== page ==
-- Call 9-1-1 if someone won't wake up, is having trouble breathing or is
having seizures. If the person seems okay, but you think they may have
taken poison call 1-800-222-1222.
-- Make sure that medications, including vitamins, prescription drugs and
over-the-counter drugs, have child-resistant caps.
-- Keep each family member's medicines in a separate place, so they don't
get mixed up. Carefully measure doses and track medicine
-- Discard outdated prescriptions properly and keep them locked out of
reach of curious teenagers and young adults.
-- For homes where young children live or visit: put child safety locks on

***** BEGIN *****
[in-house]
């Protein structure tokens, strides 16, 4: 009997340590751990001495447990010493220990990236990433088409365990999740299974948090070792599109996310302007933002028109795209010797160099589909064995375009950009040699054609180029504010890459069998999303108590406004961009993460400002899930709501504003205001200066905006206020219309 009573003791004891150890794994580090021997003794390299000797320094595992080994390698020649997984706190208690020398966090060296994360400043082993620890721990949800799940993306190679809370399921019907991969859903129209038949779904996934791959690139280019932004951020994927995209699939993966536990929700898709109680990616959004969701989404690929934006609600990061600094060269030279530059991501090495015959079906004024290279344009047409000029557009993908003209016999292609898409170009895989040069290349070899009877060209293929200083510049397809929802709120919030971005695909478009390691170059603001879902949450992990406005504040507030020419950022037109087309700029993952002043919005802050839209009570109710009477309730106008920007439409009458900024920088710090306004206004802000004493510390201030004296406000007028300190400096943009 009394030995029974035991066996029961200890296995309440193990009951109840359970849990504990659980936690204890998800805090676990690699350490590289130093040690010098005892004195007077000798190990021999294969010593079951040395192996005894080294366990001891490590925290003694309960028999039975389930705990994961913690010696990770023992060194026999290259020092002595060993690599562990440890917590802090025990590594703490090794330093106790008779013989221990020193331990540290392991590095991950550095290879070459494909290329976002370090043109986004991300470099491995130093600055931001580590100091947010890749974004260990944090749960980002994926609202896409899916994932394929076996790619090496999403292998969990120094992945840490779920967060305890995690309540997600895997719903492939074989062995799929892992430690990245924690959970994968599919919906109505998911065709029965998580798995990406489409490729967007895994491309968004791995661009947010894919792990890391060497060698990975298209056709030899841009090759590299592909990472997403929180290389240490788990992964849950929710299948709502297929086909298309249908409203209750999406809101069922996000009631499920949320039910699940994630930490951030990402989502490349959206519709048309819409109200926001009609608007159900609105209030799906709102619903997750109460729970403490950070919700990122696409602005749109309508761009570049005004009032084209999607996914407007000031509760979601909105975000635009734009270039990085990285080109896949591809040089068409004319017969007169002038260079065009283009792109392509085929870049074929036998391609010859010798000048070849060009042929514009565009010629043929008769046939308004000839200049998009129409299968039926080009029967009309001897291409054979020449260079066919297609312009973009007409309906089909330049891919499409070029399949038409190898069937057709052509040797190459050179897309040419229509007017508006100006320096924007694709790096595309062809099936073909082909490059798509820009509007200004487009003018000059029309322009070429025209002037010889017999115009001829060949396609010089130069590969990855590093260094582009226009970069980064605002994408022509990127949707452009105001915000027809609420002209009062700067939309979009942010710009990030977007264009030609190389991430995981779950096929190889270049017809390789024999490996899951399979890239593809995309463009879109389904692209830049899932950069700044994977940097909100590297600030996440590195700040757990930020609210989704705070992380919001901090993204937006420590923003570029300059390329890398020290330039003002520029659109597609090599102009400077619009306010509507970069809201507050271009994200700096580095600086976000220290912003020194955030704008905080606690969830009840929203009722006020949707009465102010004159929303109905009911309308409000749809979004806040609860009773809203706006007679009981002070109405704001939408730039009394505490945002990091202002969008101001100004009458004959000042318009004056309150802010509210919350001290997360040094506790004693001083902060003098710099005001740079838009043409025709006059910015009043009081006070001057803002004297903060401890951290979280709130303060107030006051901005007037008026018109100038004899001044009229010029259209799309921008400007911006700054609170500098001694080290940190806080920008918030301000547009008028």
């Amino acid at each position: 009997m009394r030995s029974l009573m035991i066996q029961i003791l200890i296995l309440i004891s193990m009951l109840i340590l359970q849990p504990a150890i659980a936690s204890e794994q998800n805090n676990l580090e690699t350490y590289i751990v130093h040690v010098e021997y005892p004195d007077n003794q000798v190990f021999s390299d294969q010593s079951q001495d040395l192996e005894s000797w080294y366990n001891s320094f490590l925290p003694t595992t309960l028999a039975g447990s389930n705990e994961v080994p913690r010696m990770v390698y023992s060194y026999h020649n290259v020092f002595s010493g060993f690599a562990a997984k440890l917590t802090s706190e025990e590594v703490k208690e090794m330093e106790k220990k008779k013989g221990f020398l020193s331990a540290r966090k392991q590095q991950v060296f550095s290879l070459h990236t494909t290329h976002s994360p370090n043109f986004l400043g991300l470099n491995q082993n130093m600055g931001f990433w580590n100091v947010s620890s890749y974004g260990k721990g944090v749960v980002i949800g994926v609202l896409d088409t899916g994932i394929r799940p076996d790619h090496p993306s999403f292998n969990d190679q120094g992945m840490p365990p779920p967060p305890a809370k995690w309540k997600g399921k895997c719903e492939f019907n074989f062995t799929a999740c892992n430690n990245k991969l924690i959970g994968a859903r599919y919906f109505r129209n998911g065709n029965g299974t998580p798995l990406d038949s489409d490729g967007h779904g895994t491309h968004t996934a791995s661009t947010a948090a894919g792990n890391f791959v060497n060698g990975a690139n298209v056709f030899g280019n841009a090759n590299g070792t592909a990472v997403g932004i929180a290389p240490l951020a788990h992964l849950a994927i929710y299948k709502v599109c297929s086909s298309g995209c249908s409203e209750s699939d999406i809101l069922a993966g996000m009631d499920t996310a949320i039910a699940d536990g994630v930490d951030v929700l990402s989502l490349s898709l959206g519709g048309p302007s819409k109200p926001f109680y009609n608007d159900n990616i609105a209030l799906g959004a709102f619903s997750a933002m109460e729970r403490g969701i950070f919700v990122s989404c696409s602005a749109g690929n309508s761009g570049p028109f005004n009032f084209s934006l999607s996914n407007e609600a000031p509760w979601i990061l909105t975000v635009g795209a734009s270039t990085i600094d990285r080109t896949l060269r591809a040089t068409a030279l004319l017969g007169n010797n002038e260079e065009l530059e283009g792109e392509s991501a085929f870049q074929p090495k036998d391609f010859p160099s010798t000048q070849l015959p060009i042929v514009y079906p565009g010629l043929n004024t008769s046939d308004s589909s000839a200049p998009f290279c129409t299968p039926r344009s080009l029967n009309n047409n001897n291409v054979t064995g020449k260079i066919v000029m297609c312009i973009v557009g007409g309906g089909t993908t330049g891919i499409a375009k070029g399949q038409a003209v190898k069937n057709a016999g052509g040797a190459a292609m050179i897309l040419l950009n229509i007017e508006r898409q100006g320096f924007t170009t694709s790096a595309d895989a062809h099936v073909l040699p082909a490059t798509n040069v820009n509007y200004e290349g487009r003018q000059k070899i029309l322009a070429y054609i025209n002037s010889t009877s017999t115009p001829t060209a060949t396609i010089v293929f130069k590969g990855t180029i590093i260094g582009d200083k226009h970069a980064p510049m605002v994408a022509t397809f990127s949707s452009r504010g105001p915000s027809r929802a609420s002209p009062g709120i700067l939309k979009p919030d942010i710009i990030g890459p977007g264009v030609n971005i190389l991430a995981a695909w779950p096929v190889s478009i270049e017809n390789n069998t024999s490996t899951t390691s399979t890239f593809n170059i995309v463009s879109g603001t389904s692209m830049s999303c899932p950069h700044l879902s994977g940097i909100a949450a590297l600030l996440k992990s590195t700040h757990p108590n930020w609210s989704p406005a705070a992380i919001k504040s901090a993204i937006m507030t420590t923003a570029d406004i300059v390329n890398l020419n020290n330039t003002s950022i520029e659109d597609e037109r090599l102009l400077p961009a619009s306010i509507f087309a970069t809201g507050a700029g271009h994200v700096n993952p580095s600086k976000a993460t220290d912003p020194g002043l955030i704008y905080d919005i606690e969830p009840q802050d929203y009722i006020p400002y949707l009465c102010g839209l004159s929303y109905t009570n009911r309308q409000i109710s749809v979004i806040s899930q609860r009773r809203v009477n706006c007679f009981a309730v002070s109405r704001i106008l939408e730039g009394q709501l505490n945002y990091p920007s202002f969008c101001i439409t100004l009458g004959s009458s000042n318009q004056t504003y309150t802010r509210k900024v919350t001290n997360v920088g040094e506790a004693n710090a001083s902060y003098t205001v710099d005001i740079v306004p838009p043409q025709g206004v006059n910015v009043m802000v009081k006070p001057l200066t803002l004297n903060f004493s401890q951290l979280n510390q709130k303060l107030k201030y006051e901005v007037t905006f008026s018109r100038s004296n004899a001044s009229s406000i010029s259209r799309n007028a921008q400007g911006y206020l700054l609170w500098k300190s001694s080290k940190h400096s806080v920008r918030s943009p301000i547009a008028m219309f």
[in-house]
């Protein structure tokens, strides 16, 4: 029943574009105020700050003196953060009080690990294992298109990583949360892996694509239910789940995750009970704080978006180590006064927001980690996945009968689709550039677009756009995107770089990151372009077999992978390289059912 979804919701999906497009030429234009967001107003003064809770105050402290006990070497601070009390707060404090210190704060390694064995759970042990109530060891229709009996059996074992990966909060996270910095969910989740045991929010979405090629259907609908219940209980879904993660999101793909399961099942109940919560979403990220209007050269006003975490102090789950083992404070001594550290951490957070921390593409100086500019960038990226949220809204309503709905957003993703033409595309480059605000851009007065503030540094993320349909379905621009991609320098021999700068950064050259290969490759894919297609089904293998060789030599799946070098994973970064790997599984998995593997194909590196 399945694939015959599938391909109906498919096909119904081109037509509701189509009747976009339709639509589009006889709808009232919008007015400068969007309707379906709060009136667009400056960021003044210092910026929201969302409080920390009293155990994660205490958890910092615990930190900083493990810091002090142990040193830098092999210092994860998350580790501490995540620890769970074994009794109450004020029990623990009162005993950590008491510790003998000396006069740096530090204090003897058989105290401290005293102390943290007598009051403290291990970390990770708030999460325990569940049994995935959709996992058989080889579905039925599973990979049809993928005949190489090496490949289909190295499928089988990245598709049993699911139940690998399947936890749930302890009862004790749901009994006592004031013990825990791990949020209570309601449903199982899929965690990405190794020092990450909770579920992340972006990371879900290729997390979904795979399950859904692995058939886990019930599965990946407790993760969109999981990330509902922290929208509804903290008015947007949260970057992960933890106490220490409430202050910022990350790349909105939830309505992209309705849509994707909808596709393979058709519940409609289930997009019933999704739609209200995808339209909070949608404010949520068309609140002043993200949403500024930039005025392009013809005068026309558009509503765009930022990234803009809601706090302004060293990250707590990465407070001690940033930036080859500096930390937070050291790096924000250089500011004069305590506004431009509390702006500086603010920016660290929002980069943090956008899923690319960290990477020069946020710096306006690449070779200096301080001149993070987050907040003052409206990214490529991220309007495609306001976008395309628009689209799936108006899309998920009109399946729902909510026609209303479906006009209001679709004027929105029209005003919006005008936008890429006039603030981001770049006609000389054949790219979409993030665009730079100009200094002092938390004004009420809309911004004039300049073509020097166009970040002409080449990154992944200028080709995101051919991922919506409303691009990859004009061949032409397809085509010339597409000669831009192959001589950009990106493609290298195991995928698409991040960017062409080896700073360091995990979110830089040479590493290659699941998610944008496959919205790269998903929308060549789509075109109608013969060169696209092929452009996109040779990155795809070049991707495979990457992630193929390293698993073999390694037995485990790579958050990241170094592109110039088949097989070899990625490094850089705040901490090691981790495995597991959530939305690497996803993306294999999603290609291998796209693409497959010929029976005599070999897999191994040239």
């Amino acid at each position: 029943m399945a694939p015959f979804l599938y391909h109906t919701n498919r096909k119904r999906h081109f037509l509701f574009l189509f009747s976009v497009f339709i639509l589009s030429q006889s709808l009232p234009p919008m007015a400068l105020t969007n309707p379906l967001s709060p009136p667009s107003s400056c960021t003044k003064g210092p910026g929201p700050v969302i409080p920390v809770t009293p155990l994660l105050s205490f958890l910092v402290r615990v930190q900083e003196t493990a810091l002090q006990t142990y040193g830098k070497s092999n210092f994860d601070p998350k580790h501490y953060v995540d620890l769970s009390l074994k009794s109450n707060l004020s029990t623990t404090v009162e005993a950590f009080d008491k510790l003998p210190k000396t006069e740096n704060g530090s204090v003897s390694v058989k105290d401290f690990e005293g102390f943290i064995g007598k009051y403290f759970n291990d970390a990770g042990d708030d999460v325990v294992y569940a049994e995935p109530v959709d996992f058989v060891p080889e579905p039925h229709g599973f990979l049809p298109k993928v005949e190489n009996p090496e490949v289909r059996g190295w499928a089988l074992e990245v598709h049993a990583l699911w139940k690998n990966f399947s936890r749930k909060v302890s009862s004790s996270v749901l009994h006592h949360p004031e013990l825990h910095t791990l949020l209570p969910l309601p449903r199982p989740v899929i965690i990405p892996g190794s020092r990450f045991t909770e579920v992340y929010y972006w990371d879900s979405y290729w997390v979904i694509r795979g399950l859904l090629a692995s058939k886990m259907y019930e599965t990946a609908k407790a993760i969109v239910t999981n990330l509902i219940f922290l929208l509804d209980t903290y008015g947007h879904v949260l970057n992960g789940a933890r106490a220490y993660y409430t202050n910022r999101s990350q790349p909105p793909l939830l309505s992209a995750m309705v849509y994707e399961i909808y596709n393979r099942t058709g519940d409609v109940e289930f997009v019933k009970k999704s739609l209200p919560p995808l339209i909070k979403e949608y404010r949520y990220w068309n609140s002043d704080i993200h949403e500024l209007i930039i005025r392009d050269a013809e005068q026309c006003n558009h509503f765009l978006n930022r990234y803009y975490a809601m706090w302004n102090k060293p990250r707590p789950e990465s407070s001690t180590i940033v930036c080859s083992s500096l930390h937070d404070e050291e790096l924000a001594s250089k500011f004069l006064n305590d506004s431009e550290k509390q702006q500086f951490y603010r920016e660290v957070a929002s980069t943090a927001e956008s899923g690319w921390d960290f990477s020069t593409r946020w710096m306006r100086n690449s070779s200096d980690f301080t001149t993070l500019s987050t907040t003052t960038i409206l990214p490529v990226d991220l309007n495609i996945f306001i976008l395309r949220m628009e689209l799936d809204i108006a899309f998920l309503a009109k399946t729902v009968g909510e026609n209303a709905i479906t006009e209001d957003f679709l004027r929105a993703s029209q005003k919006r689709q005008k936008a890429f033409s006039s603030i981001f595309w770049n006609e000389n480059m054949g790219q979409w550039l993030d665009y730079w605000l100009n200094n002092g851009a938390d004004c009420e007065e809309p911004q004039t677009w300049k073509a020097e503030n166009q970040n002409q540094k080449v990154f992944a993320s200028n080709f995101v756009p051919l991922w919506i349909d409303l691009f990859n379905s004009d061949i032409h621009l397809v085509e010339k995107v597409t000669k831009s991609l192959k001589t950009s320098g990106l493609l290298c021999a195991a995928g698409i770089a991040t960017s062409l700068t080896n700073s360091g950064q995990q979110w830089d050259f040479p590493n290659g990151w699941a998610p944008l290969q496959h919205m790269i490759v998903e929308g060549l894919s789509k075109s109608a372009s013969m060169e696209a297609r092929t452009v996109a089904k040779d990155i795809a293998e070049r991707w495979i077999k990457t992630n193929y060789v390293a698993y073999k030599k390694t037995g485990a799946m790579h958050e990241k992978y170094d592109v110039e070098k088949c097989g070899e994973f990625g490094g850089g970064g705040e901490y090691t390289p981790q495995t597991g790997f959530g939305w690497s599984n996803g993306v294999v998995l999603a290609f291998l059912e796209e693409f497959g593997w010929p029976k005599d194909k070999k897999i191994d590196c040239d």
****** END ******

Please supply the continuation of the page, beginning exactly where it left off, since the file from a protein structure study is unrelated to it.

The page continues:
cabinets to safely store chemicals, cleaners, medicines, cosmetics and
other toxic and/or caustic products.
-- Keep medicines and cleaning products in their original containers with
the original labels intact.
-- Read the labels of the products you use in your home. Buy products with
child safety caps. If the label has the words "Caution," "Warning,"
"Danger" or "Poison," the product can be harmful. Store these products
in a safe place using child safety locks.
Garage & Storage Areas, including Basements, Laundry Rooms and Outdoor
-- Chemicals, fuels (such as gasoline), car fluids (such as anti-freeze),
pesticides (such as bug killers), and lawn and garden products (such as
fertilizer) are poison.
-- Keep products in their original containers. Close the lid and put all
dangerous products away after using them.
-- Store dangerous products where children cannot reach them; use locks on
-- Close and put away dangerous products after using them.
-- Clean up spills as soon as they happen.
-- Never run a motor or vehicle engine inside an attached g
|SOURCE Home Safety Council|
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